Rule #2: Cliches are your friend. It's not you, it's me. I need space. I'm going to figure myself out. That said, only use cliches that actually apply. If you don't want to be friends, don't say, "Maybe someday we can be friends." Don't say, "Maybe someday we can get back together" if you already have your eye on someone else. Know that the person you're breaking up with will likely examine everything you say with a microscope, so don't say anything you don't mean, even if you're saying it in the tritest way possible.
Rule #3: Be nice! If you're breaking up with someone, you're already rejecting them pretty hard. One of my exes, mid-dump (gross!) told me I "wasn't inspiring," a comment that drove me batty for years. It was unnecessary! Moreover, it was designed to hurt, and in a breakup scenario, that's uncalled for. So BE NICE. Don't be that guy. Be complimentary. "You're going to be fine," you'll say, "you're so smart and pretty and fashionable and well-read that guys will be falling down to date you. But I need to find myself? And so, um, we should see other people."
#4: But be honest. If there's someone else, or there's going to be someone else, give your new ex a heads-up. You may want to choose different words than "there's someone else" or "I have the hots for Emily from work," but the sentiment remains the same. If at all possible, try to make sure your romances are more like pearls on a string than Venn diagrams, but if that ship has sailed, be courteous. Facebook pictures will show up of the two of you smooching, and your ex may not be a fan of finding out via the internet that you've been groping new people.
#5: Be respectful. This is the biggest one, maybe the only real rule. It obviously applies during the relationship, but the post-breakup temptation to be spiteful and malicious can be overwhelming. If you're the dumped party (table for one - zing!), you're entitled to your Lost Summer: the six weeks following a major breakup when you drink too much, smoke too much pot, make out with some regrettable people, and call your ex at five AM after a bender just to be a dick. But that's it: 45 days of breakup-induced craziness, and then you have to come back to reality. Oh, sure, you'll likely look like a grizzled old mountain man when you do, but that's fine. It's expected!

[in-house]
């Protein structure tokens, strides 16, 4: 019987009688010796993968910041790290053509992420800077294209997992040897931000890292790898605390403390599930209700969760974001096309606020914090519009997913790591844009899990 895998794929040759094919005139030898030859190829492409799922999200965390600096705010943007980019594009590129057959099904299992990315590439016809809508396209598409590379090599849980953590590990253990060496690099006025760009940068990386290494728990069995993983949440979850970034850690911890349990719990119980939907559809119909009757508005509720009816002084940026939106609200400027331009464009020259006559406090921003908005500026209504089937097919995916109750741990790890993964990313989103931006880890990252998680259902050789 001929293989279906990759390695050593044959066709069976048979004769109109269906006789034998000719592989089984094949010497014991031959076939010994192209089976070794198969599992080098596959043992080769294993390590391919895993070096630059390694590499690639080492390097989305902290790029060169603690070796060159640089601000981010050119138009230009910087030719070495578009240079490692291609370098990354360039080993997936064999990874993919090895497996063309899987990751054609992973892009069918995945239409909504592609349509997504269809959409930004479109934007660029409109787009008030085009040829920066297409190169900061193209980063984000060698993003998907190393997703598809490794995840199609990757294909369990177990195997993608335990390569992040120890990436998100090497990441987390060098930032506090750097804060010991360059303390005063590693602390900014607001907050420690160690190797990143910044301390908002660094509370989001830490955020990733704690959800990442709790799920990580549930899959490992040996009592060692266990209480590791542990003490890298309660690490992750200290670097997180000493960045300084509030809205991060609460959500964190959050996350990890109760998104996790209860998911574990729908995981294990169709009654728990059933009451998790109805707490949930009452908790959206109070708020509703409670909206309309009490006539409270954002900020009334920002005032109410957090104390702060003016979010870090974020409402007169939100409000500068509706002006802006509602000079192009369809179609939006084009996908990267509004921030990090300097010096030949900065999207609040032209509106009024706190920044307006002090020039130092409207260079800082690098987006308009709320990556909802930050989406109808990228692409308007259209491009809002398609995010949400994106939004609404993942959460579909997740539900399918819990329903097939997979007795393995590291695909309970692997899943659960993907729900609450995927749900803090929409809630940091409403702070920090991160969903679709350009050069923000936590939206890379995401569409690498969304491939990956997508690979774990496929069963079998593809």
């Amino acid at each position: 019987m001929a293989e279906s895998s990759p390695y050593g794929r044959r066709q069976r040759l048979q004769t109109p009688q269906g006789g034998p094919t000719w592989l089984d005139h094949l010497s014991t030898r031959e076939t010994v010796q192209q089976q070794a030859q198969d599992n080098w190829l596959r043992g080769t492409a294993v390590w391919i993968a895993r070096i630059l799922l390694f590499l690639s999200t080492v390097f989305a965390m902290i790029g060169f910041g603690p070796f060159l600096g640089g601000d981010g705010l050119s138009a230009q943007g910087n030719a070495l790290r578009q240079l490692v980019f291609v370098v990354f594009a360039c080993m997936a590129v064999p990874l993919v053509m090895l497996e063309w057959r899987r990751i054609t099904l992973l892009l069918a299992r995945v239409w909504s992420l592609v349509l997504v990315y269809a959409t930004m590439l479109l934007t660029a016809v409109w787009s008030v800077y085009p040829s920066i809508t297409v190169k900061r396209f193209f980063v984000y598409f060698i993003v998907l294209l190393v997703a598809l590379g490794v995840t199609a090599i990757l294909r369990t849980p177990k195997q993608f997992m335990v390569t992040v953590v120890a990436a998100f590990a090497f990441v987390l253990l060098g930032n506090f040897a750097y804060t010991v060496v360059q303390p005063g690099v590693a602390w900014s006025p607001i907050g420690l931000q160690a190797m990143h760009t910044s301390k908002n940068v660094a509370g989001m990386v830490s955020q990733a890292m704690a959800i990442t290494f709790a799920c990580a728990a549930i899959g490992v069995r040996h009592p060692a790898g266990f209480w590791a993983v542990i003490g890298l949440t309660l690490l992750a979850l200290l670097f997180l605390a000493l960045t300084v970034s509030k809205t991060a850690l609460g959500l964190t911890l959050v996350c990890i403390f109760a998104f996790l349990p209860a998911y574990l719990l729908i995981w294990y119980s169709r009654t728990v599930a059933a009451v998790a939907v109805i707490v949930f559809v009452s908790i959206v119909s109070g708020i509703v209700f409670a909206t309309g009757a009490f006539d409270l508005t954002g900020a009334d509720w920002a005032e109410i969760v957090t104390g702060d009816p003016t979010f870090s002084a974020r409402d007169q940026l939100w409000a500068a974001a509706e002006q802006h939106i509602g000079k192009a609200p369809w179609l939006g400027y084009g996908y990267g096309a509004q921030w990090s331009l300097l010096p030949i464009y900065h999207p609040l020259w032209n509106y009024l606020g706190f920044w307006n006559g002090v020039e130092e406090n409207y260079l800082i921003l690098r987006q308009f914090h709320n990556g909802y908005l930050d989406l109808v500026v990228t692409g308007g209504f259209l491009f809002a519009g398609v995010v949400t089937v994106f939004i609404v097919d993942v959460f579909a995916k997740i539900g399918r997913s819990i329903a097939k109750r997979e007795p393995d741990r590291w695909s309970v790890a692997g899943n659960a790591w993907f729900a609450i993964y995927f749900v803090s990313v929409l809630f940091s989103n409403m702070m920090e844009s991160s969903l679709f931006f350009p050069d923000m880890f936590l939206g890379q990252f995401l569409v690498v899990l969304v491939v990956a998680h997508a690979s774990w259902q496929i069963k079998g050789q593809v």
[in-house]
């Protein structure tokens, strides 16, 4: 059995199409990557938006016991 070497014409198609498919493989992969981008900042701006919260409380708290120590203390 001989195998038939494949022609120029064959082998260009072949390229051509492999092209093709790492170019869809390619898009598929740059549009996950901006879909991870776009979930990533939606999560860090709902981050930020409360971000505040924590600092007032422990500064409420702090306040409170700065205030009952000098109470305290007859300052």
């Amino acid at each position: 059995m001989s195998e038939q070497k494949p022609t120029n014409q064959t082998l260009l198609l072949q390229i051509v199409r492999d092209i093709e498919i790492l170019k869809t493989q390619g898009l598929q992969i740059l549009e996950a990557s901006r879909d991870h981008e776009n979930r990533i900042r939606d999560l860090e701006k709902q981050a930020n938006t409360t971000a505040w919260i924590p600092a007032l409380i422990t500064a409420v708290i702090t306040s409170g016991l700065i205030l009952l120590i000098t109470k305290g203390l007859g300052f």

If you're the dumper (again, gross), you have to grin and bear it. If they want to talk, let 'em. If they don't want to see you, that's just fine. You, mister or miss relationship-ender, are not allowed to touch them (not even hugs), tell them about your sex life (if there is one), or allow them to buy you things. The friendship status is wholly up to the person you just split with. Some folks will turn out to be great friends, but others may call you in the middle of the night to slur obscenities in your ear. Forty-five days, and then you call the cops.
The trick about breakups is the long view. There's no-one I've dated that I think about wistfully and say, "You know, we really had something there." Two of my exes are married or engaged, which is great: they found their Big Love, and it wasn't me. Breaking up was a necessary step to getting them there. One of my exes, shortly after we split, became an insufferable hipster, someone I would pay money not to hang out with. But I'm rid of him, which is fab, and with someone I really dig on. They suck, they hurt, they make you drink too much and shake your fist at happy couples on the street, but in the end, breakups are like ipecac for the soul: getting rid of what's not good for you, in the most painful way possible.